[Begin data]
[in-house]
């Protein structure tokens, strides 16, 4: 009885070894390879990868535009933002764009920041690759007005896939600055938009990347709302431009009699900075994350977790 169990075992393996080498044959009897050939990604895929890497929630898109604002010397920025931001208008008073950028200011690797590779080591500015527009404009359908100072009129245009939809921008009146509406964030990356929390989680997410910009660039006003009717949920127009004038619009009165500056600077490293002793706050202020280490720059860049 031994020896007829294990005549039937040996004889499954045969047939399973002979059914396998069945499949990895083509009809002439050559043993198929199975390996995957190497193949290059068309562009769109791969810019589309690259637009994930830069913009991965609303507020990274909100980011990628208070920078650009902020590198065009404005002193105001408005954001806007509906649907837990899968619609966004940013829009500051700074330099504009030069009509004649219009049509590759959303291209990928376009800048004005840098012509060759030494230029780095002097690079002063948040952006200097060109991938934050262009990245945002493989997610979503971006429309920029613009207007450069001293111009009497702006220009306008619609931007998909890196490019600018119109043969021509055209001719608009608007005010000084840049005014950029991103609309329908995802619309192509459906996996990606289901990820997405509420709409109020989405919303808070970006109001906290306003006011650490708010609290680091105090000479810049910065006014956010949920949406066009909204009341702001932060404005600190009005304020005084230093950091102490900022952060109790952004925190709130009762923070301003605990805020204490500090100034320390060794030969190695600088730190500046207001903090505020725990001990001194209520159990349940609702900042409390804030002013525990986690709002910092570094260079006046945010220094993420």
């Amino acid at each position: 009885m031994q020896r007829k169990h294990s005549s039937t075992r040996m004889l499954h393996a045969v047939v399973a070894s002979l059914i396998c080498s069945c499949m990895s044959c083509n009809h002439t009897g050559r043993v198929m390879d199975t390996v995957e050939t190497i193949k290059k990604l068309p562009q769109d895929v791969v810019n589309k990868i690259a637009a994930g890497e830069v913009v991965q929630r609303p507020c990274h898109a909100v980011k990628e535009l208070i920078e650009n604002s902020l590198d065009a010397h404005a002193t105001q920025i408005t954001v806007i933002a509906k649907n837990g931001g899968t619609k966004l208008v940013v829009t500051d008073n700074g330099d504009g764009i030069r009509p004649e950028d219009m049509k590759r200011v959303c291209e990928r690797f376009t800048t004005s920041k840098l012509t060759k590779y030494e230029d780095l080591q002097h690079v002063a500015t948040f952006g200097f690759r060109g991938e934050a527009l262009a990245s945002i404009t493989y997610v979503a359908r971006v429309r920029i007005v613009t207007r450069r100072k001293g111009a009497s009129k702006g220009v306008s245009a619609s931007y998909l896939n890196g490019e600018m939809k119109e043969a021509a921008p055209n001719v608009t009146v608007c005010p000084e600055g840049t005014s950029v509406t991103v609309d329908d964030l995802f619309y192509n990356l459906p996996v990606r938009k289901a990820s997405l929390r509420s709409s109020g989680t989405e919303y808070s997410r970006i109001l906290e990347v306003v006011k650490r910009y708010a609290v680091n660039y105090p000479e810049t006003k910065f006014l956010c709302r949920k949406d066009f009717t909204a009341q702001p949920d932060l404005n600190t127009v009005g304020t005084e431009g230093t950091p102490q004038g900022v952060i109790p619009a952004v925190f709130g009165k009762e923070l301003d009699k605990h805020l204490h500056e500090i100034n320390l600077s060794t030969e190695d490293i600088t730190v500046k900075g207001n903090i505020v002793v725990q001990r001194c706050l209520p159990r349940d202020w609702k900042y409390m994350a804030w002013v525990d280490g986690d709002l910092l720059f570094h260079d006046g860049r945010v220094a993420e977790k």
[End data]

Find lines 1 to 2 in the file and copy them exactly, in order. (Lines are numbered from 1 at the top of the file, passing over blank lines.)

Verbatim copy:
[in-house]
């Protein structure tokens, strides 16, 4: 009885070894390879990868535009933002764009920041690759007005896939600055938009990347709302431009009699900075994350977790 169990075992393996080498044959009897050939990604895929890497929630898109604002010397920025931001208008008073950028200011690797590779080591500015527009404009359908100072009129245009939809921008009146509406964030990356929390989680997410910009660039006003009717949920127009004038619009009165500056600077490293002793706050202020280490720059860049 031994020896007829294990005549039937040996004889499954045969047939399973002979059914396998069945499949990895083509009809002439050559043993198929199975390996995957190497193949290059068309562009769109791969810019589309690259637009994930830069913009991965609303507020990274909100980011990628208070920078650009902020590198065009404005002193105001408005954001806007509906649907837990899968619609966004940013829009500051700074330099504009030069009509004649219009049509590759959303291209990928376009800048004005840098012509060759030494230029780095002097690079002063948040952006200097060109991938934050262009990245945002493989997610979503971006429309920029613009207007450069001293111009009497702006220009306008619609931007998909890196490019600018119109043969021509055209001719608009608007005010000084840049005014950029991103609309329908995802619309192509459906996996990606289901990820997405509420709409109020989405919303808070970006109001906290306003006011650490708010609290680091105090000479810049910065006014956010949920949406066009909204009341702001932060404005600190009005304020005084230093950091102490900022952060109790952004925190709130009762923070301003605990805020204490500090100034320390060794030969190695600088730190500046207001903090505020725990001990001194209520159990349940609702900042409390804030002013525990986690709002910092570094260079006046945010220094993420």